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The planetary system surrounding our sun is structured in a very precise manner. However, even minor changes which inevitably occur can lead to situations in which some planets could come into a chaotic orbit after only ten million years. This means that eventually the planets would be lost in the expanse of the universe or would crash into the sun. It is by no means certified that the solar system exists since 4.5 billion years.



Since Newton discovered the laws of gravity in 1683, we know that the planets orbit around the sun in a very stable manner. They behave as regularly as a clock. Moreover, the distance to the sun follows a mathematical rule (1). It is also remarkable that Venus has a retrograde or opposing selfrotation, contradicting the dust disc theory.




It is proposed that the retrograde selfrotation happened after a collision with an asteroid or meteor, but this is highly unlikely because it would have influenced the path of Venus around the sun. The fact that the path of Venus is very close to a circle (the smallest eccentricity of all planets) argues strongly against.
Longterm stability: Doubts on the longterm stability of our solar system arose as computer specialist Gerald Jay Sussman and astrophysicist Jack Wisdom proved. They used a special computer built just for such calculations. They found that the planet Pluto had already assumed a chaotic orbit because of interference from other plants in our solar system.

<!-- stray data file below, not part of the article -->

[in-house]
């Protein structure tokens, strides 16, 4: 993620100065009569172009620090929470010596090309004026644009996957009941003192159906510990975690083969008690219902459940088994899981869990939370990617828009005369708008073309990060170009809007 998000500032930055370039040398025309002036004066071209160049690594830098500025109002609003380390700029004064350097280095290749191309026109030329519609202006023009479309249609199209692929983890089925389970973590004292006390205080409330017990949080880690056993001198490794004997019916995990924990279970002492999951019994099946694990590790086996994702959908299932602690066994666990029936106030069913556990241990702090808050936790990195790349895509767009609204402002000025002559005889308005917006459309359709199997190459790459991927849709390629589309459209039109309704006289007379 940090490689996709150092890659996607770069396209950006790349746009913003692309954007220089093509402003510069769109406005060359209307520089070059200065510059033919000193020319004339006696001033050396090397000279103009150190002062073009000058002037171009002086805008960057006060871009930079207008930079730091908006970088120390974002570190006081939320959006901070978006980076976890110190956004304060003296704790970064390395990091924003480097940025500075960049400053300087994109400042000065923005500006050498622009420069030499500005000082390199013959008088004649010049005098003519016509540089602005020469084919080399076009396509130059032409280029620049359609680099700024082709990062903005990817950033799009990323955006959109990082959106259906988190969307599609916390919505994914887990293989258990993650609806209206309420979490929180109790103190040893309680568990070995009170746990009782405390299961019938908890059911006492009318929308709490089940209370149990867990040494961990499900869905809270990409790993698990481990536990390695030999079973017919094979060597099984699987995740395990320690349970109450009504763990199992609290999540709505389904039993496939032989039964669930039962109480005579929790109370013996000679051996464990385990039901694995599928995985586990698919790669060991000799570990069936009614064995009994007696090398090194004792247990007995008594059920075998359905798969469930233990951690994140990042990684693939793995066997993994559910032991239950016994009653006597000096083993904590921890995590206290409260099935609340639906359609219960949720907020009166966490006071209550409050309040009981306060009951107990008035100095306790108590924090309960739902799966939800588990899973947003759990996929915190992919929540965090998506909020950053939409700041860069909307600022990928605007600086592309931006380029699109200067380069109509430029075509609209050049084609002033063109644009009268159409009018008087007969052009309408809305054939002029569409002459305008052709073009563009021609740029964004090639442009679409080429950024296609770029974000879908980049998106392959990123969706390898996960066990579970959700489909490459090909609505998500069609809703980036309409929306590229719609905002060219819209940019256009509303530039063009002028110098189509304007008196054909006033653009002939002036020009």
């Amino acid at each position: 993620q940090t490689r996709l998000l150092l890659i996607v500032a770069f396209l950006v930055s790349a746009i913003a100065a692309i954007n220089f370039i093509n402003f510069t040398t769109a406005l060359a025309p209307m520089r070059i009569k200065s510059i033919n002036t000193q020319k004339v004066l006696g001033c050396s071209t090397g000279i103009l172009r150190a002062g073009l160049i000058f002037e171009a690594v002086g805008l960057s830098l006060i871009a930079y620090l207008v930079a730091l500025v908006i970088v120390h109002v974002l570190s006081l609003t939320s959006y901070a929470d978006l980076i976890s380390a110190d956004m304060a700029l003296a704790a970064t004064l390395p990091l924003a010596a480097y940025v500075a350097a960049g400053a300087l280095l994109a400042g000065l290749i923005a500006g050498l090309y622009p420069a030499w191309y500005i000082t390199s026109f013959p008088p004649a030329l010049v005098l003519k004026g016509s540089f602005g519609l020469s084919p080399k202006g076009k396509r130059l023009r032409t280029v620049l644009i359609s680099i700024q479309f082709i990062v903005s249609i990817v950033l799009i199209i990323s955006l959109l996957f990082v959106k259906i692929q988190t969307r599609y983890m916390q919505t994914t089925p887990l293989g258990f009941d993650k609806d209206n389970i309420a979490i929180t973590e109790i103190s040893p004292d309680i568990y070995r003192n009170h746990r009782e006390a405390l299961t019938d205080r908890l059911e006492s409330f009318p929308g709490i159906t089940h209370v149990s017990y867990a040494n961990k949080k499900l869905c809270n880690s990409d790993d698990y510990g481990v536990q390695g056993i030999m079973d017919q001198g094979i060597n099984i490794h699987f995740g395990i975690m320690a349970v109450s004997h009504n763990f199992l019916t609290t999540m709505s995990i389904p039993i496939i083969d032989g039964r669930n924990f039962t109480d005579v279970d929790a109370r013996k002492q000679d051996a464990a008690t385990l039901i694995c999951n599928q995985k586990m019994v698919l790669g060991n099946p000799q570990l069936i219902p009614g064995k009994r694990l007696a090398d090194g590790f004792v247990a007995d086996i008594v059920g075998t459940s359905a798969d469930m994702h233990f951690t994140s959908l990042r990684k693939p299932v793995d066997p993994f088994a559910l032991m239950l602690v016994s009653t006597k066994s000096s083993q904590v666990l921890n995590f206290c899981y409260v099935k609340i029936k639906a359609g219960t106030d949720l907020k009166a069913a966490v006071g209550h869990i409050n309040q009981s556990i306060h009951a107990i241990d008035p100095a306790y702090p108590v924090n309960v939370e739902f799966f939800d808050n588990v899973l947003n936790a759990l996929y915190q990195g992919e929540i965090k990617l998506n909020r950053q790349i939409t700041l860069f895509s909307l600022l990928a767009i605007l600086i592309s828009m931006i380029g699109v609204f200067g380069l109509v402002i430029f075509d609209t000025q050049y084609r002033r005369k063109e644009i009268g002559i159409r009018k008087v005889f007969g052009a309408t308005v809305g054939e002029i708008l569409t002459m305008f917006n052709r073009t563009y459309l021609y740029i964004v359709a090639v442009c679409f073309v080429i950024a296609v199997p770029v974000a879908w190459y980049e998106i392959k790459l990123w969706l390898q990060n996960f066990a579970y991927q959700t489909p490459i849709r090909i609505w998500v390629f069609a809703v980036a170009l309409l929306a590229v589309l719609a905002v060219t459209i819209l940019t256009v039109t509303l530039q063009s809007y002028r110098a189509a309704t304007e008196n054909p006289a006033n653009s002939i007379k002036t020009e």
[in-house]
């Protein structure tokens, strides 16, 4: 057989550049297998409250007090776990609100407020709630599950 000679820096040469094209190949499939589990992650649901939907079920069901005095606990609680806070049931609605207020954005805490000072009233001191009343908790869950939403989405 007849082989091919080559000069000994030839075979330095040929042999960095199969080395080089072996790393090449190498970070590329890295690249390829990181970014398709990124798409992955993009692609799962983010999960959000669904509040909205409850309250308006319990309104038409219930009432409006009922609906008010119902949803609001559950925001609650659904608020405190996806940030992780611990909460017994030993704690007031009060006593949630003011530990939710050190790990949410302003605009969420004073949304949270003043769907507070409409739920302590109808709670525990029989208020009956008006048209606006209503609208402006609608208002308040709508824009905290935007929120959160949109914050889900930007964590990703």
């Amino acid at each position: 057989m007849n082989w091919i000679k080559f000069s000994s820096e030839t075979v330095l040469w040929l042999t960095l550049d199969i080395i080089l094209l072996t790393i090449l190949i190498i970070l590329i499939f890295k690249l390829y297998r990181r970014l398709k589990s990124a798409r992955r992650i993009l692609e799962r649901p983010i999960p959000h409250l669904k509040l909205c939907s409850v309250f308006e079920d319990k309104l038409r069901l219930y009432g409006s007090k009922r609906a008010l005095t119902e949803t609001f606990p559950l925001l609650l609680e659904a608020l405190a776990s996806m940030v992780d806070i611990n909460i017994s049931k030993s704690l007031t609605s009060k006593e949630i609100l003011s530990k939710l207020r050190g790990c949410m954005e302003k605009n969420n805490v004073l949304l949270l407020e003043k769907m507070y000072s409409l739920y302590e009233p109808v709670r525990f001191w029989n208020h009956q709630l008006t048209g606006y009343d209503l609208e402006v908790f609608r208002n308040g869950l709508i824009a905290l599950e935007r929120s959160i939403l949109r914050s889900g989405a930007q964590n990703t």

Sussman and Wisdom simulated the motion of all the planets and ascertained that the smaller planets should assume chaotic orbits after approximately fifty million years (2). These calculations were confirmed by the French theoretician Jacques Laskar who obtained nearly the same results in 1990, independent of Sussman and Wisdom (3) (4).
Therefore, the assumption that the planets in our solar system have been orbiting stably for 4.5 billion years, the alleged age of the solar system, has to be considered critically (5).
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References:

(1) 
Henry M. Morris, Men of Science, Men of God, CreationLife Publishers, San Diego, California, 1982, pages 4446. 
(2) 
Gerald Jay Sussman und Jack Wisdom, Chaotic Evolution of the Solar System, Science 257, 3 July, 1992, pages 5662. 
(3) 
Jacques Laskar, A numerical experiment on the chaotic behaviour of the Solar System, Nature 338, 16 March, 1989, pages 237238. 
(4) 
Jacques Laskar, The chaotic motion of the Solar System: A numerical estimate of the size of the chaotic zones, Icarus 88, December 1990, pages 266291. 
(5) 
Hansruedi Stutz, Chaos im Sonnensystem, factum January 1993, page 43.  

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